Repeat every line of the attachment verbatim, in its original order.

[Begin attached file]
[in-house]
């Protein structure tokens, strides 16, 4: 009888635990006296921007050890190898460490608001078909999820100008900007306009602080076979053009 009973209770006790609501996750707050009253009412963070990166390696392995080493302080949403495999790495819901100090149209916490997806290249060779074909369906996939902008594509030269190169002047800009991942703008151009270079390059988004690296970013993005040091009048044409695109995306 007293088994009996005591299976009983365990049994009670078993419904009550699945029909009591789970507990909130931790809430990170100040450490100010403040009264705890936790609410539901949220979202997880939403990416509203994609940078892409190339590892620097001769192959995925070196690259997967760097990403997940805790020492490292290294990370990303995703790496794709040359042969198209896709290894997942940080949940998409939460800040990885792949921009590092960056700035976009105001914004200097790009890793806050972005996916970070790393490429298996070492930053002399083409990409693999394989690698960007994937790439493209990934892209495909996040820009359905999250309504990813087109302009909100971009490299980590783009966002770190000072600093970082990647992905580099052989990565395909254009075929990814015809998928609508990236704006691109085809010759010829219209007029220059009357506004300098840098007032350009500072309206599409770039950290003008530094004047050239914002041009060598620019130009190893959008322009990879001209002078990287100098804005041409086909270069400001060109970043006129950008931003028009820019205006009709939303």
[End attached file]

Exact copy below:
[in-house]
């Protein structure tokens, strides 16, 4: 009888635990006296921007050890190898460490608001078909999820100008900007306009602080076979053009 009973209770006790609501996750707050009253009412963070990166390696392995080493302080949403495999790495819901100090149209916490997806290249060779074909369906996939902008594509030269190169002047800009991942703008151009270079390059988004690296970013993005040091009048044409695109995306 007293088994009996005591299976009983365990049994009670078993419904009550699945029909009591789970507990909130931790809430990170100040450490100010403040009264705890936790609410539901949220979202997880939403990416509203994609940078892409190339590892620097001769192959995925070196690259997967760097990403997940805790020492490292290294990370990303995703790496794709040359042969198209896709290894997942940080949940998409939460800040990885792949921009590092960056700035976009105001914004200097790009890793806050972005996916970070790393490429298996070492930053002399083409990409693999394989690698960007994937790439493209990934892209495909996040820009359905999250309504990813087109302009909100971009490299980590783009966002770190000072600093970082990647992905580099052989990565395909254009075929990814015809998928609508990236704006691109085809010759010829219209007029220059009357506004300098840098007032350009500072309206599409770039950290003008530094004047050239914002041009060598620019130009190893959008322009990879001209002078990287100098804005041409086909270069400001060109970043006129950008931003028009820019205006009709939303």